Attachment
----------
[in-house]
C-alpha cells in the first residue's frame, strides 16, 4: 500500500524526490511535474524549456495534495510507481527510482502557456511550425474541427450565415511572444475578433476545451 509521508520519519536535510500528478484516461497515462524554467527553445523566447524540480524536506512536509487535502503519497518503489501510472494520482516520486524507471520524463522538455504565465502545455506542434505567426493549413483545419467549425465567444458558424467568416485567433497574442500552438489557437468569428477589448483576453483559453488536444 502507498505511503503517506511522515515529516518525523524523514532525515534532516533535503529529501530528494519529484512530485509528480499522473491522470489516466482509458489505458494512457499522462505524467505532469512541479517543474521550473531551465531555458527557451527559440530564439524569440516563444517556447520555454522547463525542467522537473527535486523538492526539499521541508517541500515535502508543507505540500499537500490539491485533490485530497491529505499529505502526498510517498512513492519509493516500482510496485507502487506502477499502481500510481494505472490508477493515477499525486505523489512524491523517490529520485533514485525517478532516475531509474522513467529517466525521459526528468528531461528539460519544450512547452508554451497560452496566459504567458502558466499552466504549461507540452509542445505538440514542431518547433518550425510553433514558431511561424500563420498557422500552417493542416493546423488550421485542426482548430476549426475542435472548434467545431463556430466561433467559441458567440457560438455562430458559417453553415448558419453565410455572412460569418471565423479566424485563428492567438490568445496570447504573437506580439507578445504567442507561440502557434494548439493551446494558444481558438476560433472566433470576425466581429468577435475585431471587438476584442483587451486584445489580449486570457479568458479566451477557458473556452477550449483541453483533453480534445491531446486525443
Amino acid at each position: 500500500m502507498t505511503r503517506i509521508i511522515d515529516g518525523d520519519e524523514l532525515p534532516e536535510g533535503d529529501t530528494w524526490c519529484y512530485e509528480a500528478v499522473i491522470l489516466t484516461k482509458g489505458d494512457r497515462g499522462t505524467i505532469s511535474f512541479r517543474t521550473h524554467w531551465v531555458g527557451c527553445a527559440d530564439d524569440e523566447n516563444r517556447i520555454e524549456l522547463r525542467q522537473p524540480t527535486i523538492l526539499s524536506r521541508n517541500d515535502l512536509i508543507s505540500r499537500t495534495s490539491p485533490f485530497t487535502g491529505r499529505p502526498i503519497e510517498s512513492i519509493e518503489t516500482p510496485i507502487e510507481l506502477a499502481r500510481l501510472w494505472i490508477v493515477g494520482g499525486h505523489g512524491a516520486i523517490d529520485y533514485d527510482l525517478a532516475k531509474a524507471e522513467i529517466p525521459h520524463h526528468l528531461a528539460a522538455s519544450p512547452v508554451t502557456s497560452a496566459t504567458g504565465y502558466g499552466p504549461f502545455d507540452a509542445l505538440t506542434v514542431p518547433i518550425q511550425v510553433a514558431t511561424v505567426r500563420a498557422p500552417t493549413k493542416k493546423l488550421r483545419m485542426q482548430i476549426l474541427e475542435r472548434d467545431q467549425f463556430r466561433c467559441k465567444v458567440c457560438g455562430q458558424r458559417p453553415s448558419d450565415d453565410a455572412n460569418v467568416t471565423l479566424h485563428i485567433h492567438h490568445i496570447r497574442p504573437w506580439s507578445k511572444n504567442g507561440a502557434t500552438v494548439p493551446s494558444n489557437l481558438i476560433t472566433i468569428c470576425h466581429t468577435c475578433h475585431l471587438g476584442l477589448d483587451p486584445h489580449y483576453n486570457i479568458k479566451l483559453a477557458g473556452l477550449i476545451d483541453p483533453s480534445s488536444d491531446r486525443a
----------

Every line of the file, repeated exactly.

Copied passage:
[in-house]
C-alpha cells in the first residue's frame, strides 16, 4: 500500500524526490511535474524549456495534495510507481527510482502557456511550425474541427450565415511572444475578433476545451 509521508520519519536535510500528478484516461497515462524554467527553445523566447524540480524536506512536509487535502503519497518503489501510472494520482516520486524507471520524463522538455504565465502545455506542434505567426493549413483545419467549425465567444458558424467568416485567433497574442500552438489557437468569428477589448483576453483559453488536444 502507498505511503503517506511522515515529516518525523524523514532525515534532516533535503529529501530528494519529484512530485509528480499522473491522470489516466482509458489505458494512457499522462505524467505532469512541479517543474521550473531551465531555458527557451527559440530564439524569440516563444517556447520555454522547463525542467522537473527535486523538492526539499521541508517541500515535502508543507505540500499537500490539491485533490485530497491529505499529505502526498510517498512513492519509493516500482510496485507502487506502477499502481500510481494505472490508477493515477499525486505523489512524491523517490529520485533514485525517478532516475531509474522513467529517466525521459526528468528531461528539460519544450512547452508554451497560452496566459504567458502558466499552466504549461507540452509542445505538440514542431518547433518550425510553433514558431511561424500563420498557422500552417493542416493546423488550421485542426482548430476549426475542435472548434467545431463556430466561433467559441458567440457560438455562430458559417453553415448558419453565410455572412460569418471565423479566424485563428492567438490568445496570447504573437506580439507578445504567442507561440502557434494548439493551446494558444481558438476560433472566433470576425466581429468577435475585431471587438476584442483587451486584445489580449486570457479568458479566451477557458473556452477550449483541453483533453480534445491531446486525443
Amino acid at each position: 500500500m502507498t505511503r503517506i509521508i511522515d515529516g518525523d520519519e524523514l532525515p534532516e536535510g533535503d529529501t530528494w524526490c519529484y512530485e509528480a500528478v499522473i491522470l489516466t484516461k482509458g489505458d494512457r497515462g499522462t505524467i505532469s511535474f512541479r517543474t521550473h524554467w531551465v531555458g527557451c527553445a527559440d530564439d524569440e523566447n516563444r517556447i520555454e524549456l522547463r525542467q522537473p524540480t527535486i523538492l526539499s524536506r521541508n517541500d515535502l512536509i508543507s505540500r499537500t495534495s490539491p485533490f485530497t487535502g491529505r499529505p502526498i503519497e510517498s512513492i519509493e518503489t516500482p510496485i507502487e510507481l506502477a499502481r500510481l501510472w494505472i490508477v493515477g494520482g499525486h505523489g512524491a516520486i523517490d529520485y533514485d527510482l525517478a532516475k531509474a524507471e522513467i529517466p525521459h520524463h526528468l528531461a528539460a522538455s519544450p512547452v508554451t502557456s497560452a496566459t504567458g504565465y502558466g499552466p504549461f502545455d507540452a509542445l505538440t506542434v514542431p518547433i518550425q511550425v510553433a514558431t511561424v505567426r500563420a498557422p500552417t493549413k493542416k493546423l488550421r483545419m485542426q482548430i476549426l474541427e475542435r472548434d467545431q467549425f463556430r466561433c467559441k465567444v458567440c457560438g455562430q458558424r458559417p453553415s448558419d450565415d453565410a455572412n460569418v467568416t471565423l479566424h485563428i485567433h492567438h490568445i496570447r497574442p504573437w506580439s507578445k511572444n504567442g507561440a502557434t500552438v494548439p493551446s494558444n489557437l481558438i476560433t472566433i468569428c470576425h466581429t468577435c475578433h475585431l471587438g476584442l477589448d483587451p486584445h489580449y483576453n486570457i479568458k479566451l483559453a477557458g473556452l477550449i476545451d483541453p483533453s480534445s488536444d491531446r486525443a